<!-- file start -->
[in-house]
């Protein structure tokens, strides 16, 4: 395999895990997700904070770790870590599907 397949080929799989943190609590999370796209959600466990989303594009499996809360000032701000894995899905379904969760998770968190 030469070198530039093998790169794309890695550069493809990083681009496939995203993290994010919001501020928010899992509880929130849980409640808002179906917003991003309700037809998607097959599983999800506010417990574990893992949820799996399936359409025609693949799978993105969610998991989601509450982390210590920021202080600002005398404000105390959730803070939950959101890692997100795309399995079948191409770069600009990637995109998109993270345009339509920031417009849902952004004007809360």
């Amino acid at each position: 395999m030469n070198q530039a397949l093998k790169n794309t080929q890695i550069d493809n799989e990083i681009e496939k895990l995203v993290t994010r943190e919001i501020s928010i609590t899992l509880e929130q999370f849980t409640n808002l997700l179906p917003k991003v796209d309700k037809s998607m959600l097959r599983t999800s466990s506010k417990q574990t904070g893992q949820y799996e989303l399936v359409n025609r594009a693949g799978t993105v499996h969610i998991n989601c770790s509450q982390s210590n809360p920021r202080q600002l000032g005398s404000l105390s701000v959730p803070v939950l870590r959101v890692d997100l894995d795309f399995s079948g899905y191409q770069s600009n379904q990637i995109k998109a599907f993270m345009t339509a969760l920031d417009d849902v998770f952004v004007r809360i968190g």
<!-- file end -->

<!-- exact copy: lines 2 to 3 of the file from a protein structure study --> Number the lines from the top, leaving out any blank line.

């Protein structure tokens, strides 16, 4: 395999895990997700904070770790870590599907 397949080929799989943190609590999370796209959600466990989303594009499996809360000032701000894995899905379904969760998770968190 030469070198530039093998790169794309890695550069493809990083681009496939995203993290994010919001501020928010899992509880929130849980409640808002179906917003991003309700037809998607097959599983999800506010417990574990893992949820799996399936359409025609693949799978993105969610998991989601509450982390210590920021202080600002005398404000105390959730803070939950959101890692997100795309399995079948191409770069600009990637995109998109993270345009339509920031417009849902952004004007809360």
């Amino acid at each position: 395999m030469n070198q530039a397949l093998k790169n794309t080929q890695i550069d493809n799989e990083i681009e496939k895990l995203v993290t994010r943190e919001i501020s928010i609590t899992l509880e929130q999370f849980t409640n808002l997700l179906p917003k991003v796209d309700k037809s998607m959600l097959r599983t999800s466990s506010k417990q574990t904070g893992q949820y799996e989303l399936v359409n025609r594009a693949g799978t993105v499996h969610i998991n989601c770790s509450q982390s210590n809360p920021r202080q600002l000032g005398s404000l105390s701000v959730p803070v939950l870590r959101v890692d997100l894995d795309f399995s079948g899905y191409q770069s600009n379904q990637i995109k998109a599907f993270m345009t339509a969760l920031d417009d849902v998770f952004v004007r809360i968190g």